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Image: BAYC

OpenSea wants a former Bored Ape Yacht Club (“BAYC”) non-fungible token (“NFT”) holder’s negligence lawsuit against it tossed out, arguing that it is merely a marketplace and does not have a duty to protect users from “dangerous conduct,” including enduring scams aimed at stealing heavily-hyped NFTs. In a newly-filed motion to dismiss, Ozone Networks d/b/a/ OpenSea argues that not only does plaintiff Robert Armijo fail to present “any novel legal questions” in the complaint that he filed against it, LooksRare, and BAYC creator Yuga Labs in February, his negligence claim against OpenSea – namely, that it failed to implement “common sense and reasonable security measures” to protect users from fraud and from the sale of stolen NFTs – is a “nonstarter.” 

Setting the stage in its June 3 motion to dismiss, OpenSea states that it is a “web3 peer-to-peer marketplace where users can explore NFTs and can connect directly with each other to purchase and sell NFTs.” Armijo alleges, according to OpenSea, that “although he purchased three NFTs using OpenSea’s platform, these NFTs were subsequently stolen through a phishing scam by a third party on Discord, [which is] a completely different online platform.” Nonetheless, OpenSea claims that Armijo is looking to hold it “liable for the loss of his stolen NFTs enabled by his use of the unaffiliated Discord platform because, he alleges, OpenSea owed and breached a duty to prevent the third party from subsequently relisting those NFTs for sale on its platform.” 

While “NFTs are relatively novel,” OpenSea argues that “the legal issues presented in this case are not.” Specifically, the New York-based NFT platform contends that “it has long been the rule in Nevada” – where Armijo filed his lawsuit – “that ‘no duty is owed to control the dangerous conduct of another or to warn others of the dangerous conduct, except where a special relationship exists and the harm is created by foreseeable conduct.’” And at the same time, OpenSea alleges that Nevada courts “have never recognized a special relationship akin to that between a website and its users.”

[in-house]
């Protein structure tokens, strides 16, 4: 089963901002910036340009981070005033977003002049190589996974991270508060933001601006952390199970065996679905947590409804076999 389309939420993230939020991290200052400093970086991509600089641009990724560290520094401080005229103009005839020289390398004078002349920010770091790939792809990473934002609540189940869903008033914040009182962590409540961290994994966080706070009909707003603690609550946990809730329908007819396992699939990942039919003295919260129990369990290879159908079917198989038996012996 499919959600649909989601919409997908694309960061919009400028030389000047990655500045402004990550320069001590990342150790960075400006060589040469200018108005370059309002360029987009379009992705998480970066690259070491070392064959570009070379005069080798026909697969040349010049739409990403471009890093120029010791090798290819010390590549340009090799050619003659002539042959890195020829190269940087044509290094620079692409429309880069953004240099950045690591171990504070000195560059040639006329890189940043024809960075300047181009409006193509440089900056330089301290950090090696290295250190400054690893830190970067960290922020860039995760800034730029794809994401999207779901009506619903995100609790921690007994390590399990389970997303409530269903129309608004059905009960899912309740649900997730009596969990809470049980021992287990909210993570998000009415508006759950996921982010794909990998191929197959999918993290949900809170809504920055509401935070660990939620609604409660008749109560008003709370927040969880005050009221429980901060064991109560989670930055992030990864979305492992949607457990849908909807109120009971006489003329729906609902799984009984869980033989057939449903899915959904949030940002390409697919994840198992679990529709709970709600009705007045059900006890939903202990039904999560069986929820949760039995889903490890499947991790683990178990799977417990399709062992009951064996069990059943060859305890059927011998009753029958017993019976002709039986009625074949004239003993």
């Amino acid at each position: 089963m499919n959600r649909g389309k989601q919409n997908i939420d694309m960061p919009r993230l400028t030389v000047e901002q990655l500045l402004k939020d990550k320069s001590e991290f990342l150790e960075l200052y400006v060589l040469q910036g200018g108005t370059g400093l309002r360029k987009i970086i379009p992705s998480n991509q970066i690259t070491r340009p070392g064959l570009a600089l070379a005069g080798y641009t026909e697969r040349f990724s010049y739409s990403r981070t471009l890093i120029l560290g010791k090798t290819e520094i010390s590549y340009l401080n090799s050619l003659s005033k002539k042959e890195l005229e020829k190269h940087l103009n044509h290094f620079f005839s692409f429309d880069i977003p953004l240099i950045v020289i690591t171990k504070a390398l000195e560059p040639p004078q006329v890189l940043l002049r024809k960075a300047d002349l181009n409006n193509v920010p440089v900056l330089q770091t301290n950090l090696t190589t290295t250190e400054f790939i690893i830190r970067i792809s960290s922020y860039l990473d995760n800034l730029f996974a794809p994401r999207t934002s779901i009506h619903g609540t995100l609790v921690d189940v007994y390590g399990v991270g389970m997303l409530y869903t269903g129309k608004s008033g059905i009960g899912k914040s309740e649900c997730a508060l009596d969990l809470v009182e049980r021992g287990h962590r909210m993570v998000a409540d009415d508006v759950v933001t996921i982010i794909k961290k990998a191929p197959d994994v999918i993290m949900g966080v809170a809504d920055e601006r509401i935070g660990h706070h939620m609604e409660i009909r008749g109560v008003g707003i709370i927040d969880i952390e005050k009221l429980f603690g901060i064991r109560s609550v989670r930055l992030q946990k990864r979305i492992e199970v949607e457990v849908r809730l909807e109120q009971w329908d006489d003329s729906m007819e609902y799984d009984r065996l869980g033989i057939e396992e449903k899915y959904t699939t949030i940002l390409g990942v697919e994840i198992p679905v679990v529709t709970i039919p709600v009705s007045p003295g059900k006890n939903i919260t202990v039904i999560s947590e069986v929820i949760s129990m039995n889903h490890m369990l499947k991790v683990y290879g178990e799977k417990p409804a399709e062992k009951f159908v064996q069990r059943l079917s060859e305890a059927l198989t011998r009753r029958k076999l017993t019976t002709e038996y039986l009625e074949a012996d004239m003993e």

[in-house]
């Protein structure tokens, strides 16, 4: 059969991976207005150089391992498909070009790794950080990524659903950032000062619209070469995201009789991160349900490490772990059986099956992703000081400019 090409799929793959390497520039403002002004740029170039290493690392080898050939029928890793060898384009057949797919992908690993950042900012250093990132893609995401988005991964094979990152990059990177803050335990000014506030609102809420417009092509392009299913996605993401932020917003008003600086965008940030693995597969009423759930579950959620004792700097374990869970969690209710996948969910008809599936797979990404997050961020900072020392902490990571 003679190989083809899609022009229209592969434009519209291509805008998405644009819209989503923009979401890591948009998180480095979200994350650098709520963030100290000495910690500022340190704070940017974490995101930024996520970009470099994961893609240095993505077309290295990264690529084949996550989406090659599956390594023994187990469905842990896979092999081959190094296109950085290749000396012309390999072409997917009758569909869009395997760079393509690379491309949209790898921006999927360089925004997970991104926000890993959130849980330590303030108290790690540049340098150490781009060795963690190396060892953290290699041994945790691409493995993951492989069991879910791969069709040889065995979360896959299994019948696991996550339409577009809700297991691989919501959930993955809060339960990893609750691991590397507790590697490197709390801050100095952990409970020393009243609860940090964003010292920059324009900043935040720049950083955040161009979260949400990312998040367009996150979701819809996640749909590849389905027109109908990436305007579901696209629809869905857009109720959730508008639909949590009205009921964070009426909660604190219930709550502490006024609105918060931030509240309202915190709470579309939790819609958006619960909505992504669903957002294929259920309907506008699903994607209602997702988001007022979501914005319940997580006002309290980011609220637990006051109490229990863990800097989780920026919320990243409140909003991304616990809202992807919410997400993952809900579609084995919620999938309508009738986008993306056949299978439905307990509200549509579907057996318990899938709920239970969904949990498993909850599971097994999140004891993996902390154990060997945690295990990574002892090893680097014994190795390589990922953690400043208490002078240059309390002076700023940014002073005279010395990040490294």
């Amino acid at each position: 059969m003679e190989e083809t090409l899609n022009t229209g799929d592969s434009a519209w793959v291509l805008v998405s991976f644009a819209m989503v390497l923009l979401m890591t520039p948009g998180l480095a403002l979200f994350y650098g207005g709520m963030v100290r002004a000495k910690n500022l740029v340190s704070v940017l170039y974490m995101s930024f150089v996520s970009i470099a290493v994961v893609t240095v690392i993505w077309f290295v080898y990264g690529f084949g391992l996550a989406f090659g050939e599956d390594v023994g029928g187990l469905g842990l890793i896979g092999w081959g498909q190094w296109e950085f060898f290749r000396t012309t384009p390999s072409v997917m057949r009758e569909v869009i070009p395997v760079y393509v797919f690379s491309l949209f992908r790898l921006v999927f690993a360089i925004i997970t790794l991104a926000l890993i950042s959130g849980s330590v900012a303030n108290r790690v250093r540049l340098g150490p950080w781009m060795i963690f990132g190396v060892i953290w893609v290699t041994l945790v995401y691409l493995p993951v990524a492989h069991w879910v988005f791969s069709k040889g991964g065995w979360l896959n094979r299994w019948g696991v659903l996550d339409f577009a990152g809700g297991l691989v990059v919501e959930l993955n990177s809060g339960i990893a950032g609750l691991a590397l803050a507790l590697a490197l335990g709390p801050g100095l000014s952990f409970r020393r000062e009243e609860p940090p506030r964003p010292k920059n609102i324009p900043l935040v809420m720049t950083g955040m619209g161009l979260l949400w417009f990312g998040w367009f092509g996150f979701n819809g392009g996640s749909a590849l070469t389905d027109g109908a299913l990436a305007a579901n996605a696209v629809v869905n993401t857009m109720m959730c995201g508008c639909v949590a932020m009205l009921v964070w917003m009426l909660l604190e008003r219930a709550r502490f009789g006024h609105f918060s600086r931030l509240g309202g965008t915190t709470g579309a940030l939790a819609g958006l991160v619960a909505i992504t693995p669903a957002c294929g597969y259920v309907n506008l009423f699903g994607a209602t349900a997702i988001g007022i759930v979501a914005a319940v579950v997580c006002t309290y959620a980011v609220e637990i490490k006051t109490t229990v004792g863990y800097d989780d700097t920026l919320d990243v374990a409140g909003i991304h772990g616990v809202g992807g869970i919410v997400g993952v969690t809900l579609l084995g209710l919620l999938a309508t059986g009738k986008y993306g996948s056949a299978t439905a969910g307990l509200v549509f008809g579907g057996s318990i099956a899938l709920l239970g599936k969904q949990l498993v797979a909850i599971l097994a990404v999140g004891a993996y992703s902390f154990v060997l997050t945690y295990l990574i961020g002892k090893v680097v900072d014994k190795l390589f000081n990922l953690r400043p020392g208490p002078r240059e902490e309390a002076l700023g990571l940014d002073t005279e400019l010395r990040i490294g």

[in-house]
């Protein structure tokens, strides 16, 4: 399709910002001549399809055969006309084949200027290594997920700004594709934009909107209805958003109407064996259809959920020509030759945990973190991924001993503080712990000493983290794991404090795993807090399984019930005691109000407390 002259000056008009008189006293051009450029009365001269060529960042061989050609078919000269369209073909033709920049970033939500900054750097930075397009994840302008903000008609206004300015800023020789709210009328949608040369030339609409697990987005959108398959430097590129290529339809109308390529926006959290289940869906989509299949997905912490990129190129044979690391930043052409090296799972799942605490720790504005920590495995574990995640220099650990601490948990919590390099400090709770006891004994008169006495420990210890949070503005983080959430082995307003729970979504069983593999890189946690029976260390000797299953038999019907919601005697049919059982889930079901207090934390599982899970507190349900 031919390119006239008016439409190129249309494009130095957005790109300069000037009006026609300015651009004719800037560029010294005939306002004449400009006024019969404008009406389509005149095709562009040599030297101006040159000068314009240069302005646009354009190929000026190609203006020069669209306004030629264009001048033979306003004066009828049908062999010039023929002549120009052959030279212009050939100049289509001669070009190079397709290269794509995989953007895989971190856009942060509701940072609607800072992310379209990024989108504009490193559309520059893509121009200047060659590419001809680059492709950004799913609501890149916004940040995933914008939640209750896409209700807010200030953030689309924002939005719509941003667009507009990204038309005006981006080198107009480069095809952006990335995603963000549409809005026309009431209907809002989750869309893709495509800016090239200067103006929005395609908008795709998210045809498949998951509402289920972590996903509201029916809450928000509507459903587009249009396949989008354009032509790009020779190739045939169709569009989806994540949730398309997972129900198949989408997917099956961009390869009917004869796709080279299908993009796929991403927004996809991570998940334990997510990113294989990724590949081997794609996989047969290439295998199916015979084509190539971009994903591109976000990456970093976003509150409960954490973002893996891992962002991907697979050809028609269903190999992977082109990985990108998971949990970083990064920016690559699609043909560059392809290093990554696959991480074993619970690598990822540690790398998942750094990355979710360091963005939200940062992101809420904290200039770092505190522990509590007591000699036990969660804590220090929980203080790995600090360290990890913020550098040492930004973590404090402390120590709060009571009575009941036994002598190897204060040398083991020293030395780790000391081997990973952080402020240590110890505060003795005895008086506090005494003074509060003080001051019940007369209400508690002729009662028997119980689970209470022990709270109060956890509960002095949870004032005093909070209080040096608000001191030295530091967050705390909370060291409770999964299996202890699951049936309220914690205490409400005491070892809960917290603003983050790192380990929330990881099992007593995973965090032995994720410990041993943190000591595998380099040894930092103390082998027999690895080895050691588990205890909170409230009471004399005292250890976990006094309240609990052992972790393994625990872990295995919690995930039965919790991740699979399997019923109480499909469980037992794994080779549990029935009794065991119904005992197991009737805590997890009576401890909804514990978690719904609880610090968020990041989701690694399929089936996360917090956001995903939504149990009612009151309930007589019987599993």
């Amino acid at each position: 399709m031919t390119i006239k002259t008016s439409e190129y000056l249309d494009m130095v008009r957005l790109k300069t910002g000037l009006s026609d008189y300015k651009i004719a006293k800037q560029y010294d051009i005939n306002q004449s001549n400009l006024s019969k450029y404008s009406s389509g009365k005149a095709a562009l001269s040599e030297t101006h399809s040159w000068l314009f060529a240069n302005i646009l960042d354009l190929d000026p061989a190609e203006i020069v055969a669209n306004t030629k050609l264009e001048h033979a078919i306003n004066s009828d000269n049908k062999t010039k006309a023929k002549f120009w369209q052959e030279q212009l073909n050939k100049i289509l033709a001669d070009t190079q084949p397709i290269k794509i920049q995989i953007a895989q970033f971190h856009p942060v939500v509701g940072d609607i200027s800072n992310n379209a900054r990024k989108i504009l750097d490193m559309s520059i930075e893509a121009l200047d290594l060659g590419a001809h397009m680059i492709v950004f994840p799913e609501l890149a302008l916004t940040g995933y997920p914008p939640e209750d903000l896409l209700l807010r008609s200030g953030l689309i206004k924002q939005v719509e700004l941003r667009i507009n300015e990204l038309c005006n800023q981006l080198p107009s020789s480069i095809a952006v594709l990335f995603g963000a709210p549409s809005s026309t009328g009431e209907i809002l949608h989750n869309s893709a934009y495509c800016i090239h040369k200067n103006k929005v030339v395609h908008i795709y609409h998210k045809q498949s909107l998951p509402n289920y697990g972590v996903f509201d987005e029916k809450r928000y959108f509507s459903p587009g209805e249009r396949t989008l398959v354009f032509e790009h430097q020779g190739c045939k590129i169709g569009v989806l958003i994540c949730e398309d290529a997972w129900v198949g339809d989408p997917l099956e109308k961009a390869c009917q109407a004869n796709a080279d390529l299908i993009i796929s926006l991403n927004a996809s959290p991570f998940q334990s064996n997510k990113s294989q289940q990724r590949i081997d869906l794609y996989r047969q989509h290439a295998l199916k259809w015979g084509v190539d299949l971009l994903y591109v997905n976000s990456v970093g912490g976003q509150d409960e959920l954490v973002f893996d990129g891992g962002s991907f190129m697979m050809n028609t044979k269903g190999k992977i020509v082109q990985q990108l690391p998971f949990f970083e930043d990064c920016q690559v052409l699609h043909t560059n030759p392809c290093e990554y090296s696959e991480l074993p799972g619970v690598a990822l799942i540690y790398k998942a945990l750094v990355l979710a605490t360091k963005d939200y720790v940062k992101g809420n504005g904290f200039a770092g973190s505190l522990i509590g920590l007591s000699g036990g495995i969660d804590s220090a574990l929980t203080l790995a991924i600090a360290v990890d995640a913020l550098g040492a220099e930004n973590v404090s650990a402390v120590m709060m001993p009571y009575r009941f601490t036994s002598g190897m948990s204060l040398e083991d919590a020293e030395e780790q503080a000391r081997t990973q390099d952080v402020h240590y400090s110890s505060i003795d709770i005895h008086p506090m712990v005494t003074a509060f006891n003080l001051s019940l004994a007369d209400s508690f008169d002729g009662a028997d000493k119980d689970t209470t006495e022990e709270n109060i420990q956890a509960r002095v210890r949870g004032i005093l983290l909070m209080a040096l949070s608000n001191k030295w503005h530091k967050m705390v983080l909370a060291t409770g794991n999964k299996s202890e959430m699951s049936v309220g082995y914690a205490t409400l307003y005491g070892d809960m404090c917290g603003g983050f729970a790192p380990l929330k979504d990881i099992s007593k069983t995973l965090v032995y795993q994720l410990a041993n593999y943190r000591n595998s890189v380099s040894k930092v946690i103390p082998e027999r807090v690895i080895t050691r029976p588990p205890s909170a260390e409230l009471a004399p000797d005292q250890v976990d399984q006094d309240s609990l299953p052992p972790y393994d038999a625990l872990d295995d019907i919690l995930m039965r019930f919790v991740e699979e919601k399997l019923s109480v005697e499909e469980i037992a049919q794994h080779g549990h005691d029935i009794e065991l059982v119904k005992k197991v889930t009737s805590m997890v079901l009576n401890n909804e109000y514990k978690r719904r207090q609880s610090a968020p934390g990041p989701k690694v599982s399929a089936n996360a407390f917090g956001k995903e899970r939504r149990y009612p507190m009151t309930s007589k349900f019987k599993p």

Lawsuit OpenSea
One of the NFTs at issue in the OpenSea lawsuit

“As an NFT marketplace, OpenSea had zero control over [Armijo’s] NFTs themselves, and its limited control over NFT listings posted using its own platform does not establish a special relationship as a matter of law.” Doubling-down on its lack of control claim, OpenSea states that the subsequent sale of Armijo’s NFTs on LooksRare, a different NFT platform that is also named as a defendant in the lawsuit, “demonstrates the sharply circumscribed limits of OpenSea’s purported ‘control’ over anything: OpenSea cannot limit transactions using other platforms because it does not have any control over those platforms or the decentralized blockchain technology underlying NFTs.” 

Still yet, OpenSea contends that “although (like any other website) [it] can monitor or prohibit listings on its own platform, not only would that not have prevented the resale of [Armijo’s] NFTs elsewhere (in other words, resales on LooksRare or another platform would still go forward), but the law is well-settled that such routine website operations are insufficient as a matter of law to establish the existence of a special relationship.” 

Against this background, OpenSea argues that “there was no duty owed to [Armijo],” and thus, “his claim for negligence against [it] is a nonstarter.”